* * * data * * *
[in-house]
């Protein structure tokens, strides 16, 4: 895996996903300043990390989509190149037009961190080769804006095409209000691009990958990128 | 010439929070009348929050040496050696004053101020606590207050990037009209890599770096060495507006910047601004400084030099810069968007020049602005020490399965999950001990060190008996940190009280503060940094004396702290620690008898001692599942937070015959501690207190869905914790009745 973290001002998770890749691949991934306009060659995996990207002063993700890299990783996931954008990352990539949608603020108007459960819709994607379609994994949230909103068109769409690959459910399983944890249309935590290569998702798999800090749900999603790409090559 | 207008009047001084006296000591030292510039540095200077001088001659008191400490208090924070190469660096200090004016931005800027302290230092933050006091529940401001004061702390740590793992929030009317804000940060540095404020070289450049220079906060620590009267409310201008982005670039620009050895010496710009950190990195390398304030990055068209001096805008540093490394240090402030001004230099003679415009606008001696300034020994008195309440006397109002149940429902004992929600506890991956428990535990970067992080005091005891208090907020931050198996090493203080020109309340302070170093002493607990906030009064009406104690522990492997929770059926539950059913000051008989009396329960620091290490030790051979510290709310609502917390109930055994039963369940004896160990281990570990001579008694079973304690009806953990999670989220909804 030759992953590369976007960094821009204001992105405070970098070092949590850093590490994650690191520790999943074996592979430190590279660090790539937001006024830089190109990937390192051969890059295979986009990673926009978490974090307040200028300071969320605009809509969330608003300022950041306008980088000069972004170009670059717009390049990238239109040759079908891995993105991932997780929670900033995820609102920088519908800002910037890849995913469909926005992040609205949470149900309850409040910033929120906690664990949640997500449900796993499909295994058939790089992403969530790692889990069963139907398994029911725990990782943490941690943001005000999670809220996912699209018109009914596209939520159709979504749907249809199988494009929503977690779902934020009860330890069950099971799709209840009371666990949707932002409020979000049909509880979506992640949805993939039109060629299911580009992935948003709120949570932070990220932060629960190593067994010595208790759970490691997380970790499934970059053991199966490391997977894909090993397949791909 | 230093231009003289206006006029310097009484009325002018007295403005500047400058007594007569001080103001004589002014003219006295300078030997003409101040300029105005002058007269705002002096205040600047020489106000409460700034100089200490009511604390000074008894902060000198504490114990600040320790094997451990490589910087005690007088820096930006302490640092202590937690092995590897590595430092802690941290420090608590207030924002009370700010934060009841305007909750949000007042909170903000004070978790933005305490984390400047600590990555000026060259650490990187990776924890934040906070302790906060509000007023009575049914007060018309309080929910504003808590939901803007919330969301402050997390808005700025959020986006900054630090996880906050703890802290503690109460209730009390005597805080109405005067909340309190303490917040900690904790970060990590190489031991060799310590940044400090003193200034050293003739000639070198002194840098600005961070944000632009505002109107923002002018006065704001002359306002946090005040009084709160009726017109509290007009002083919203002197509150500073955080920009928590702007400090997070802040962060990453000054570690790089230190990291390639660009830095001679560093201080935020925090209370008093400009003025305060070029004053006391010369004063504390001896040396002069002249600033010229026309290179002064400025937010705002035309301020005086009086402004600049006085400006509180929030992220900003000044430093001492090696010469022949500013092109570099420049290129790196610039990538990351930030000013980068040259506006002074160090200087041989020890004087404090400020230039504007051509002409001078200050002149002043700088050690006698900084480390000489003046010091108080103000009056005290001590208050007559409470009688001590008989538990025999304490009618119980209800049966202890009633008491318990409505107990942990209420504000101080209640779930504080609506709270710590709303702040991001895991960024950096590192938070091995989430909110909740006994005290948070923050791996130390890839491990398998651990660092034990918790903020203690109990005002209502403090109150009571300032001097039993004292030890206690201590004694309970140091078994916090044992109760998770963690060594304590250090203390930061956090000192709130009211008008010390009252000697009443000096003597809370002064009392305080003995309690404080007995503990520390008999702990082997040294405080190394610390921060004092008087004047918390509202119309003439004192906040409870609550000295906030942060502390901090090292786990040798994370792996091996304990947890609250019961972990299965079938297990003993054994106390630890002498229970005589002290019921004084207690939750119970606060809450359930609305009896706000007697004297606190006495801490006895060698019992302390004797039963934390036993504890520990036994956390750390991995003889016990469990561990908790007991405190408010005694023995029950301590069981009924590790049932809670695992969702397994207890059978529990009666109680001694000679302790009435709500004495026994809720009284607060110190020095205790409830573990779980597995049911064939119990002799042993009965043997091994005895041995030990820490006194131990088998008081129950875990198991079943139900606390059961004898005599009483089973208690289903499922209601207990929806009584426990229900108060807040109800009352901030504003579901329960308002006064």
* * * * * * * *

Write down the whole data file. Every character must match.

[in-house]
């Protein structure tokens, strides 16, 4: 895996996903300043990390989509190149037009961190080769804006095409209000691009990958990128 | 010439929070009348929050040496050696004053101020606590207050990037009209890599770096060495507006910047601004400084030099810069968007020049602005020490399965999950001990060190008996940190009280503060940094004396702290620690008898001692599942937070015959501690207190869905914790009745 973290001002998770890749691949991934306009060659995996990207002063993700890299990783996931954008990352990539949608603020108007459960819709994607379609994994949230909103068109769409690959459910399983944890249309935590290569998702798999800090749900999603790409090559 | 207008009047001084006296000591030292510039540095200077001088001659008191400490208090924070190469660096200090004016931005800027302290230092933050006091529940401001004061702390740590793992929030009317804000940060540095404020070289450049220079906060620590009267409310201008982005670039620009050895010496710009950190990195390398304030990055068209001096805008540093490394240090402030001004230099003679415009606008001696300034020994008195309440006397109002149940429902004992929600506890991956428990535990970067992080005091005891208090907020931050198996090493203080020109309340302070170093002493607990906030009064009406104690522990492997929770059926539950059913000051008989009396329960620091290490030790051979510290709310609502917390109930055994039963369940004896160990281990570990001579008694079973304690009806953990999670989220909804 030759992953590369976007960094821009204001992105405070970098070092949590850093590490994650690191520790999943074996592979430190590279660090790539937001006024830089190109990937390192051969890059295979986009990673926009978490974090307040200028300071969320605009809509969330608003300022950041306008980088000069972004170009670059717009390049990238239109040759079908891995993105991932997780929670900033995820609102920088519908800002910037890849995913469909926005992040609205949470149900309850409040910033929120906690664990949640997500449900796993499909295994058939790089992403969530790692889990069963139907398994029911725990990782943490941690943001005000999670809220996912699209018109009914596209939520159709979504749907249809199988494009929503977690779902934020009860330890069950099971799709209840009371666990949707932002409020979000049909509880979506992640949805993939039109060629299911580009992935948003709120949570932070990220932060629960190593067994010595208790759970490691997380970790499934970059053991199966490391997977894909090993397949791909 | 230093231009003289206006006029310097009484009325002018007295403005500047400058007594007569001080103001004589002014003219006295300078030997003409101040300029105005002058007269705002002096205040600047020489106000409460700034100089200490009511604390000074008894902060000198504490114990600040320790094997451990490589910087005690007088820096930006302490640092202590937690092995590897590595430092802690941290420090608590207030924002009370700010934060009841305007909750949000007042909170903000004070978790933005305490984390400047600590990555000026060259650490990187990776924890934040906070302790906060509000007023009575049914007060018309309080929910504003808590939901803007919330969301402050997390808005700025959020986006900054630090996880906050703890802290503690109460209730009390005597805080109405005067909340309190303490917040900690904790970060990590190489031991060799310590940044400090003193200034050293003739000639070198002194840098600005961070944000632009505002109107923002002018006065704001002359306002946090005040009084709160009726017109509290007009002083919203002197509150500073955080920009928590702007400090997070802040962060990453000054570690790089230190990291390639660009830095001679560093201080935020925090209370008093400009003025305060070029004053006391010369004063504390001896040396002069002249600033010229026309290179002064400025937010705002035309301020005086009086402004600049006085400006509180929030992220900003000044430093001492090696010469022949500013092109570099420049290129790196610039990538990351930030000013980068040259506006002074160090200087041989020890004087404090400020230039504007051509002409001078200050002149002043700088050690006698900084480390000489003046010091108080103000009056005290001590208050007559409470009688001590008989538990025999304490009618119980209800049966202890009633008491318990409505107990942990209420504000101080209640779930504080609506709270710590709303702040991001895991960024950096590192938070091995989430909110909740006994005290948070923050791996130390890839491990398998651990660092034990918790903020203690109990005002209502403090109150009571300032001097039993004292030890206690201590004694309970140091078994916090044992109760998770963690060594304590250090203390930061956090000192709130009211008008010390009252000697009443000096003597809370002064009392305080003995309690404080007995503990520390008999702990082997040294405080190394610390921060004092008087004047918390509202119309003439004192906040409870609550000295906030942060502390901090090292786990040798994370792996091996304990947890609250019961972990299965079938297990003993054994106390630890002498229970005589002290019921004084207690939750119970606060809450359930609305009896706000007697004297606190006495801490006895060698019992302390004797039963934390036993504890520990036994956390750390991995003889016990469990561990908790007991405190408010005694023995029950301590069981009924590790049932809670695992969702397994207890059978529990009666109680001694000679302790009435709500004495026994809720009284607060110190020095205790409830573990779980597995049911064939119990002799042993009965043997091994005895041995030990820490006194131990088998008081129950875990198991079943139900606390059961004898005599009483089973208690289903499922209601207990929806009584426990229900108060807040109800009352901030504003579901329960308002006064």